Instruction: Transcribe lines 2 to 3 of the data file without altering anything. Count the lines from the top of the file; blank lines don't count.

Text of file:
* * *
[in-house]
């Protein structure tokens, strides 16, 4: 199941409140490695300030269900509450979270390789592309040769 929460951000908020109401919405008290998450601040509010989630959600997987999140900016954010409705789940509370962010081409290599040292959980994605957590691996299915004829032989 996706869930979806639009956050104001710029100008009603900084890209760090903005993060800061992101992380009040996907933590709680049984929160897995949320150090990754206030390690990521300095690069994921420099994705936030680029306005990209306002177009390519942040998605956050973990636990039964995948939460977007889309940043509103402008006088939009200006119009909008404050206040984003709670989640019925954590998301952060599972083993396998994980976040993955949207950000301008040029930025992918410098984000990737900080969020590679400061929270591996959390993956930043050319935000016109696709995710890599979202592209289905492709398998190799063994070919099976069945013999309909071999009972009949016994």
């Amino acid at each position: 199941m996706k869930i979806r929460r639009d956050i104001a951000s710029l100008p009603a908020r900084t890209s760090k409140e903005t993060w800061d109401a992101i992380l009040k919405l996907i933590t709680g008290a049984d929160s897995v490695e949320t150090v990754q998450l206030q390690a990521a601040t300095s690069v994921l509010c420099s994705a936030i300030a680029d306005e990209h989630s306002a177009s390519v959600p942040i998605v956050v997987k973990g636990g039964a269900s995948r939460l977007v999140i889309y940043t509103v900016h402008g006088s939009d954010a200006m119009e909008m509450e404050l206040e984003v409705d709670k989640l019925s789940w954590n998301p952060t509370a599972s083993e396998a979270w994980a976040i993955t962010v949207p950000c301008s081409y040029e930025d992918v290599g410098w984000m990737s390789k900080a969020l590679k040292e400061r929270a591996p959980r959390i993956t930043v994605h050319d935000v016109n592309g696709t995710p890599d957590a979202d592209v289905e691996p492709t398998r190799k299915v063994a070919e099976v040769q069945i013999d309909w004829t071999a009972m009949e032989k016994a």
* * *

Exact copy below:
């Protein structure tokens, strides 16, 4: 199941409140490695300030269900509450979270390789592309040769 929460951000908020109401919405008290998450601040509010989630959600997987999140900016954010409705789940509370962010081409290599040292959980994605957590691996299915004829032989 996706869930979806639009956050104001710029100008009603900084890209760090903005993060800061992101992380009040996907933590709680049984929160897995949320150090990754206030390690990521300095690069994921420099994705936030680029306005990209306002177009390519942040998605956050973990636990039964995948939460977007889309940043509103402008006088939009200006119009909008404050206040984003709670989640019925954590998301952060599972083993396998994980976040993955949207950000301008040029930025992918410098984000990737900080969020590679400061929270591996959390993956930043050319935000016109696709995710890599979202592209289905492709398998190799063994070919099976069945013999309909071999009972009949016994």
């Amino acid at each position: 199941m996706k869930i979806r929460r639009d956050i104001a951000s710029l100008p009603a908020r900084t890209s760090k409140e903005t993060w800061d109401a992101i992380l009040k919405l996907i933590t709680g008290a049984d929160s897995v490695e949320t150090v990754q998450l206030q390690a990521a601040t300095s690069v994921l509010c420099s994705a936030i300030a680029d306005e990209h989630s306002a177009s390519v959600p942040i998605v956050v997987k973990g636990g039964a269900s995948r939460l977007v999140i889309y940043t509103v900016h402008g006088s939009d954010a200006m119009e909008m509450e404050l206040e984003v409705d709670k989640l019925s789940w954590n998301p952060t509370a599972s083993e396998a979270w994980a976040i993955t962010v949207p950000c301008s081409y040029e930025d992918v290599g410098w984000m990737s390789k900080a969020l590679k040292e400061r929270a591996p959980r959390i993956t930043v994605h050319d935000v016109n592309g696709t995710p890599d957590a979202d592209v289905e691996p492709t398998r190799k299915v063994a070919e099976v040769q069945i013999d309909w004829t071999a009972m009949e032989k016994a």